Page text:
“This is a disaster on all fronts,” said Richard Florida, a professor at the University of Toronto School of Cities. He said Amazon erred by picking a site in a part of the city filled with liberal sympathizers in unions and community groups.
“Jeff Bezos should stand up and fire the site selection team,” Florida said, referring to Amazon’s founder and chief executive, who also owns The Washington Post. “Anyone who is sentient would have said, ‘You are putting this in a hotbed of activism.’ Somebody didn’t do their homework.”
Amazon officials disagreed, noting that the level of opposition surprised many in New York, including top elected officials.
Amazon opponents celebrated their victory Thursday evening by dancing to the sounds of mariachis and a Caribbean drum group at a street party in Queens. They smashed open a piñata with Bezos’s face on it.
“It was a barrio that beat back the billionaire,” said Angeles Solis, lead organizer for Make the Road New York, an organization of low-income immigrants and communities of color.
Solis said local opponents were most concerned about gentrification and Amazon’s partnership with companies that work with Immigration and Customs Enforcement.
“The issues that really resounded with our members and community were displacement, school overcrowding and Amazon’s data surveillance practices and partnership with ICE,” Solis said.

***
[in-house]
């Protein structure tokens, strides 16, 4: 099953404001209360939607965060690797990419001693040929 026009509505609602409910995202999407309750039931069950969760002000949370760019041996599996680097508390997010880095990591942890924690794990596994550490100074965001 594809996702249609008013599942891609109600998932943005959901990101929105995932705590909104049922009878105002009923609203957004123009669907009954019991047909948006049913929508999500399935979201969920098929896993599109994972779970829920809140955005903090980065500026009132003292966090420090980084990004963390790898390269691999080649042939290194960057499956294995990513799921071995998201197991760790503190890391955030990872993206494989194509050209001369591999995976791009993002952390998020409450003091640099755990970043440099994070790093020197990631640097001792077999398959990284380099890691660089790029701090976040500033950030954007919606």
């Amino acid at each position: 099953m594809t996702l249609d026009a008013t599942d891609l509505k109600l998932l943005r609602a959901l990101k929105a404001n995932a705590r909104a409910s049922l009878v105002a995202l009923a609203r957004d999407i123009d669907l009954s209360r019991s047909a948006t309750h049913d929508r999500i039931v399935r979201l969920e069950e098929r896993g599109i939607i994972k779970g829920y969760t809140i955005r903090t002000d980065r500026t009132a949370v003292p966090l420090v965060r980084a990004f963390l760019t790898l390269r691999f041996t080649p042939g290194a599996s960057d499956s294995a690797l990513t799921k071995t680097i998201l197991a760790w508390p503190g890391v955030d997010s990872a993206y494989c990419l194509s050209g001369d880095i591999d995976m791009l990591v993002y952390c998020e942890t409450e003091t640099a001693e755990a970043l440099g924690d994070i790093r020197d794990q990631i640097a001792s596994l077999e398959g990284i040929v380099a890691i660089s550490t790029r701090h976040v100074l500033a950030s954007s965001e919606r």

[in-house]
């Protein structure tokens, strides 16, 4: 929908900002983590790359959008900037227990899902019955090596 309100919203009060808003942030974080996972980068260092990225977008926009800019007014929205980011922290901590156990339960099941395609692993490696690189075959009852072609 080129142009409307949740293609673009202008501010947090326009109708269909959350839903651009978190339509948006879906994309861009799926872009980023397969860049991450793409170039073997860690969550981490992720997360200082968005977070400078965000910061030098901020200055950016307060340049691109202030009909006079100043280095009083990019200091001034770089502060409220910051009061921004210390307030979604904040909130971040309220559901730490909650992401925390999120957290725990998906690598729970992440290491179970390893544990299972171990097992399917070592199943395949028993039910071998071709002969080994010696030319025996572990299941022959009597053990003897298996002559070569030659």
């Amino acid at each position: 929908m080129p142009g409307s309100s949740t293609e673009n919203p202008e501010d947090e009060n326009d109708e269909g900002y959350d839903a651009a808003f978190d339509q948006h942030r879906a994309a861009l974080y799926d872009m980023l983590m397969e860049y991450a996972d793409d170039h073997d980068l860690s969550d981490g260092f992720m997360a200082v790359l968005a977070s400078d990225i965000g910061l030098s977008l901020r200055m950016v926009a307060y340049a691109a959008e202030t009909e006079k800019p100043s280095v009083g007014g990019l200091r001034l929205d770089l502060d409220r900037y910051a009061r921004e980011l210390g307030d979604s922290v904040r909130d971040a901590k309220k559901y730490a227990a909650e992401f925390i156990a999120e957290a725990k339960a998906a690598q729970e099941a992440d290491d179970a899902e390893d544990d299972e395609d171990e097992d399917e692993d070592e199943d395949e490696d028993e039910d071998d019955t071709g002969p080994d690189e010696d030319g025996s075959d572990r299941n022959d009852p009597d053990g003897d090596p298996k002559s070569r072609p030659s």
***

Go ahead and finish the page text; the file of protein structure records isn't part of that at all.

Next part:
She said lower-income residents didn’t think they’d get many of the 25,000 jobs, a concern echoed by independent analysts.
“New Yorkers have seen these projects come in with a lot of promises, and they don’t always work out so well for the working-class people,” said Melissa Checker, a professor of urban studies at Queens College.
Opponents echoed that worry, predicting the new jobs would go to outsiders whom they derided as “Red Sox fans” who would root against the hometown Yankees and Mets.
The rising concerns about gentrification have contributed to the growth of an outspoken, anti-corporate wing of the Democratic Party, spurred as well by opposition to President Trump. One of its champions is Rep. Alexandria Ocasio-Cortez (D-N.Y.), whose district borders the planned Amazon site and who helped lead the opposition to the project.
One consequence was that some political leaders who originally supported the Amazon plan changed their minds, and other supporters declined to speak up strongly in favor of the project.
Those who switched positions included state Sen. Michael N. Gianaris (D-Queens), the deputy majority leader in the Senate; Deputy Leader of the City Council James G. Van Bramer (D-Queens); and Manhattan Borough President Gale A. Brewer (D).
They have said they changed their position because the subsidies package was excessive and the deal with Amazon was structured to avoid the normal review process for city land-use decisions. Political observers said another factor was fear of a left-wing primary opponent in future elections.
“To the extent that some elected officials may be concerned that even if they are fairly left, that they could face a challenge from the left . . . that could be a factor in goading officials to be more visible on this than they otherwise would have been,” said Jarrett Murphy, executive editor of City Limits, a nonprofit investigative news site.